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Arcadia School of Environmental Studies

Arcadia School of Environmental Studies

City/Town:
Location Class:
Built: 1950 | Abandoned: 2000
Status: Abandoned
Photojournalist: AbandonedOK Team

The Arcadia Elementary School has a rich history in the small town east of Edmond. When the school was built in 1950, it was a white-only school. When the all black school Dunbar merged with Arcadia, the small school faced an uncertain future when many of the white students parents pulled them from the school and moved them to other schools so they wouldn’t be schooled with black children. The schools enrollment remained below 65 students until it’s closing in 2000.

In 1999, parents of Arcadia Elementary students were faced with the idea that their school would be changing to an enterprise school. Instead, parents and principals proposed the state’s first environmental school. The proposal would create the Arcadia School of Environmental Studies, a speciality school for students in pre-kindergarten through the eighth grade. The school at the time only had 43 students. If approved, the school would be able to hold 180 students, and neighboring Arcadia Lake, would become a learning environment. The plan included a greenhouse and several portable buildings.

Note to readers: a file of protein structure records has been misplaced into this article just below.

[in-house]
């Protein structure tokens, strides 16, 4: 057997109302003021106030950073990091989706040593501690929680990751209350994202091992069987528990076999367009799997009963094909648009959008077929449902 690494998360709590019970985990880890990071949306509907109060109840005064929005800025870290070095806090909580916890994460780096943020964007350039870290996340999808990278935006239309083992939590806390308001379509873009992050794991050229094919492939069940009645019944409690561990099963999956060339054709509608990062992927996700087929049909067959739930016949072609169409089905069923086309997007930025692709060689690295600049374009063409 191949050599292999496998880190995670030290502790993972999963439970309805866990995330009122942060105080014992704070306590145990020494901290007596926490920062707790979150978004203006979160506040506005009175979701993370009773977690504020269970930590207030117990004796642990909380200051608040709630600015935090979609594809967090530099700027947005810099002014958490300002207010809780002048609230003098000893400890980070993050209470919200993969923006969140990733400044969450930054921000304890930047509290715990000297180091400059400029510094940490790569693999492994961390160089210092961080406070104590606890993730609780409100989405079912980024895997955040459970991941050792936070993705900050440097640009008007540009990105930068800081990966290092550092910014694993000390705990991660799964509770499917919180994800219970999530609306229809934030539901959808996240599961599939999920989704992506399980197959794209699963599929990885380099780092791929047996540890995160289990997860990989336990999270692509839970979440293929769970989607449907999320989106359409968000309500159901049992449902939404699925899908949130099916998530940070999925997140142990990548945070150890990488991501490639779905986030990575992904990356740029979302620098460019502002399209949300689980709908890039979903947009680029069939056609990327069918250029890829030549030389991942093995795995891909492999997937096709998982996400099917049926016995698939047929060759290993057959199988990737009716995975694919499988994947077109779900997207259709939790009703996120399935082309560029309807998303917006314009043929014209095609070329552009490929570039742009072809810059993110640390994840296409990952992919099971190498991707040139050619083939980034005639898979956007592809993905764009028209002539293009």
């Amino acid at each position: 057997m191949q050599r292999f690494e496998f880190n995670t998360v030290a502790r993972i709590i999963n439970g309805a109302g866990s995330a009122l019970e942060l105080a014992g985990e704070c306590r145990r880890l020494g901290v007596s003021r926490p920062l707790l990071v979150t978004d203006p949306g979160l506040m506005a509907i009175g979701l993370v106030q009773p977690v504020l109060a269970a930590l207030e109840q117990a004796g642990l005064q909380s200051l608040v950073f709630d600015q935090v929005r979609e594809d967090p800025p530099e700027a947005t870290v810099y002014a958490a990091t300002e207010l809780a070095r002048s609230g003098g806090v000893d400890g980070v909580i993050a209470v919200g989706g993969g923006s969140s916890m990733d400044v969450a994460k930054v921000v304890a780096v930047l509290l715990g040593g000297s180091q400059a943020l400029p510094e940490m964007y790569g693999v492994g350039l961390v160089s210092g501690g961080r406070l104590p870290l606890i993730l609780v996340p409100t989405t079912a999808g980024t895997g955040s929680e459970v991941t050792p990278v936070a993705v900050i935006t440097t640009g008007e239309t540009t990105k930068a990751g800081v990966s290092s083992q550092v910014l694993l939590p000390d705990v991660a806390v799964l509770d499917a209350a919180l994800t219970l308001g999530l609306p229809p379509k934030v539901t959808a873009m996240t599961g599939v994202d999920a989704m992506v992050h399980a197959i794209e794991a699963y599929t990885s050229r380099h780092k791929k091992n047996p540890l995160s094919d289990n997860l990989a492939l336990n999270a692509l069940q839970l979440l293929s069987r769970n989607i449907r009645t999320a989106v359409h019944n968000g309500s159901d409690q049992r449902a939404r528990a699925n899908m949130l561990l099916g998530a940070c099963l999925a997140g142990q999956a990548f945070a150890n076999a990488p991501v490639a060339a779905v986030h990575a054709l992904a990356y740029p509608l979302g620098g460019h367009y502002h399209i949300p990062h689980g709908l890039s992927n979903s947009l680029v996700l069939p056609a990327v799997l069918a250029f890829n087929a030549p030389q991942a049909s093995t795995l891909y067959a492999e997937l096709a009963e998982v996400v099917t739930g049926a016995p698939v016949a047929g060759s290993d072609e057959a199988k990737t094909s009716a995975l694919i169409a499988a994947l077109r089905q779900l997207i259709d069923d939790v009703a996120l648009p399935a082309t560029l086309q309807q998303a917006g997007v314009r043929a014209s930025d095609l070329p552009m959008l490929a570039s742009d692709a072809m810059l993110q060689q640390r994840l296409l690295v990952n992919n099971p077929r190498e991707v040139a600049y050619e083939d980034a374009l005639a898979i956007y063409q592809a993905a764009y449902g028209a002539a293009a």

While the Sign reads Arcadia School of Environmental Studies, I can’t find any documents stating it actually moved passed the proposal stage. In 2001, the school turned into the Arcadia Community Center, but has only been opened sporadically due to lack of funding. In 2007, AT&T brought the internet to Arcadia, and the first installation was at the Arcadia Community Center.




Bibliography

Michael Schwarz

Arcadia School of Environmental Studies

Starting from a young age, I’ve always loved exploring. I can remember venturing off and scoping out the houses being built in the developing neighborhood right behind my house. As I got older, I found myself appreciating the work and love that went into architecture and just being excited to pass by the beautifully designed places in downtown.

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Michael Schwarz

Starting from a young age, I’ve always loved exploring. I can remember venturing off and scoping out the houses being built in the developing neighborhood right behind my house. As I got older, I found myself appreciating the work and love that went into architecture and just being excited to pass by the beautifully designed places in downtown.

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